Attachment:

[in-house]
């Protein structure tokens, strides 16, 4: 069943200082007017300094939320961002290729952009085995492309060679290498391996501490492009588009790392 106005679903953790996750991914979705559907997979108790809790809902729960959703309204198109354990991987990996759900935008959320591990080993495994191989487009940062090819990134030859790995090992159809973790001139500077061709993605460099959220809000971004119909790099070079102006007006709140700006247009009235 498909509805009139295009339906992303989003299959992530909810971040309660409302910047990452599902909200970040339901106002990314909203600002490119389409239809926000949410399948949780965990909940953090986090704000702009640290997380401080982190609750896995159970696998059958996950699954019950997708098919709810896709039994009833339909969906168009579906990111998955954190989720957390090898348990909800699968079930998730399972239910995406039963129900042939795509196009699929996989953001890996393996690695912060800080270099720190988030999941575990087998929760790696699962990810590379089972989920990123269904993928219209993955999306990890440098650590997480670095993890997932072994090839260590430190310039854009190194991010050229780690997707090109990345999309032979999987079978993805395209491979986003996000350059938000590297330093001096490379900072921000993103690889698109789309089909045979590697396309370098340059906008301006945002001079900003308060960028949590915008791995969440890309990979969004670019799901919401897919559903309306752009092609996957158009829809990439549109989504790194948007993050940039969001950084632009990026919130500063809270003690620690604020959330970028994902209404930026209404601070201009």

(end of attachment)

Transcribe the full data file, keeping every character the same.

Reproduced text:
[in-house]
């Protein structure tokens, strides 16, 4: 069943200082007017300094939320961002290729952009085995492309060679290498391996501490492009588009790392 106005679903953790996750991914979705559907997979108790809790809902729960959703309204198109354990991987990996759900935008959320591990080993495994191989487009940062090819990134030859790995090992159809973790001139500077061709993605460099959220809000971004119909790099070079102006007006709140700006247009009235 498909509805009139295009339906992303989003299959992530909810971040309660409302910047990452599902909200970040339901106002990314909203600002490119389409239809926000949410399948949780965990909940953090986090704000702009640290997380401080982190609750896995159970696998059958996950699954019950997708098919709810896709039994009833339909969906168009579906990111998955954190989720957390090898348990909800699968079930998730399972239910995406039963129900042939795509196009699929996989953001890996393996690695912060800080270099720190988030999941575990087998929760790696699962990810590379089972989920990123269904993928219209993955999306990890440098650590997480670095993890997932072994090839260590430190310039854009190194991010050229780690997707090109990345999309032979999987079978993805395209491979986003996000350059938000590297330093001096490379900072921000993103690889698109789309089909045979590697396309370098340059906008301006945002001079900003308060960028949590915008791995969440890309990979969004670019799901919401897919559903309306752009092609996957158009829809990439549109989504790194948007993050940039969001950084632009990026919130500063809270003690620690604020959330970028994902209404930026209404601070201009």